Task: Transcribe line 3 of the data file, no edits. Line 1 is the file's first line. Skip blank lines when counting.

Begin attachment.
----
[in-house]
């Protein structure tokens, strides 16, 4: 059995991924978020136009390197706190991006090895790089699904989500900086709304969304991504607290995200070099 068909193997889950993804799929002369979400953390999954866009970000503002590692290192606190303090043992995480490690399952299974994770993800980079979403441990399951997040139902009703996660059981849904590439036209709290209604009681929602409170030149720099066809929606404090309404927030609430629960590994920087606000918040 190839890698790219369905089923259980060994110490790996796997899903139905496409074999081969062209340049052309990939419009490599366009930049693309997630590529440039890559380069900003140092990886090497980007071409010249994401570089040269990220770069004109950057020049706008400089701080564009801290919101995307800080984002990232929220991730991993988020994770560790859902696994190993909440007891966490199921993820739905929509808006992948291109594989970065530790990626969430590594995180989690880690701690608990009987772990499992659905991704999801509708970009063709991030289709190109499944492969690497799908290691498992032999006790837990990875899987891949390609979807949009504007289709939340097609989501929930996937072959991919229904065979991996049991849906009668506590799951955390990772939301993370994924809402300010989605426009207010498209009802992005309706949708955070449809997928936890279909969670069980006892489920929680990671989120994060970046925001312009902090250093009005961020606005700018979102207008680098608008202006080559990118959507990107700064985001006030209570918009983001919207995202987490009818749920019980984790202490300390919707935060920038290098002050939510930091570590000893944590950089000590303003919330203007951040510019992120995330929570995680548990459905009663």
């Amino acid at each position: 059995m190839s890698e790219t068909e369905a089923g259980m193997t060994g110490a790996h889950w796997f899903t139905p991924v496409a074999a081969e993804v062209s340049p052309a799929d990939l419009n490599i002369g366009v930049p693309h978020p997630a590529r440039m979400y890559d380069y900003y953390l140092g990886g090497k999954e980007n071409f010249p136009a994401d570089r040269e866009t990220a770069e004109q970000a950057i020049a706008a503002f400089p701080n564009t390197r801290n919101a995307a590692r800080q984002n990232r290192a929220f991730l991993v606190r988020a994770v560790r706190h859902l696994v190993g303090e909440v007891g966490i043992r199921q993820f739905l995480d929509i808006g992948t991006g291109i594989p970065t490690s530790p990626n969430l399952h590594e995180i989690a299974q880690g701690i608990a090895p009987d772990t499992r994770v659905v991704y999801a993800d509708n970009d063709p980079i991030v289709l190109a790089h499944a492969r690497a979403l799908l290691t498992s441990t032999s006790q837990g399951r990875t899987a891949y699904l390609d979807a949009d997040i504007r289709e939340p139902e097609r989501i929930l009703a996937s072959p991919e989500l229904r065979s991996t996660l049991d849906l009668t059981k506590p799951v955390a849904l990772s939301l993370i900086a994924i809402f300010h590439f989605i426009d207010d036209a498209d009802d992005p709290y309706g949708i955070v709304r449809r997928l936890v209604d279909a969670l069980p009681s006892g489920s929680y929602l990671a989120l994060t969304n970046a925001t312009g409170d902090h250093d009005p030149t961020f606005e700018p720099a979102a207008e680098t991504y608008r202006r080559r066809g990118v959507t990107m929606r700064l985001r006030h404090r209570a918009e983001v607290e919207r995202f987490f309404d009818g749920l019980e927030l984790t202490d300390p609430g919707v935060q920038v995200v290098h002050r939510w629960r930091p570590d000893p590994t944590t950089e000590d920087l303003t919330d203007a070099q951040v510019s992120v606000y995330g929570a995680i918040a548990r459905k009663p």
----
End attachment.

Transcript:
């Amino acid at each position: 059995m190839s890698e790219t068909e369905a089923g259980m193997t060994g110490a790996h889950w796997f899903t139905p991924v496409a074999a081969e993804v062209s340049p052309a799929d990939l419009n490599i002369g366009v930049p693309h978020p997630a590529r440039m979400y890559d380069y900003y953390l140092g990886g090497k999954e980007n071409f010249p136009a994401d570089r040269e866009t990220a770069e004109q970000a950057i020049a706008a503002f400089p701080n564009t390197r801290n919101a995307a590692r800080q984002n990232r290192a929220f991730l991993v606190r988020a994770v560790r706190h859902l696994v190993g303090e909440v007891g966490i043992r199921q993820f739905l995480d929509i808006g992948t991006g291109i594989p970065t490690s530790p990626n969430l399952h590594e995180i989690a299974q880690g701690i608990a090895p009987d772990t499992r994770v659905v991704y999801a993800d509708n970009d063709p980079i991030v289709l190109a790089h499944a492969r690497a979403l799908l290691t498992s441990t032999s006790q837990g399951r990875t899987a891949y699904l390609d979807a949009d997040i504007r289709e939340p139902e097609r989501i929930l009703a996937s072959p991919e989500l229904r065979s991996t996660l049991d849906l009668t059981k506590p799951v955390a849904l990772s939301l993370i900086a994924i809402f300010h590439f989605i426009d207010d036209a498209d009802d992005p709290y309706g949708i955070v709304r449809r997928l936890v209604d279909a969670l069980p009681s006892g489920s929680y929602l990671a989120l994060t969304n970046a925001t312009g409170d902090h250093d009005p030149t961020f606005e700018p720099a979102a207008e680098t991504y608008r202006r080559r066809g990118v959507t990107m929606r700064l985001r006030h404090r209570a918009e983001v607290e919207r995202f987490f309404d009818g749920l019980e927030l984790t202490d300390p609430g919707v935060q920038v995200v290098h002050r939510w629960r930091p570590d000893p590994t944590t950089e000590d920087l303003t919330d203007a070099q951040v510019s992120v606000y995330g929570a995680i918040a548990r459905k009663p």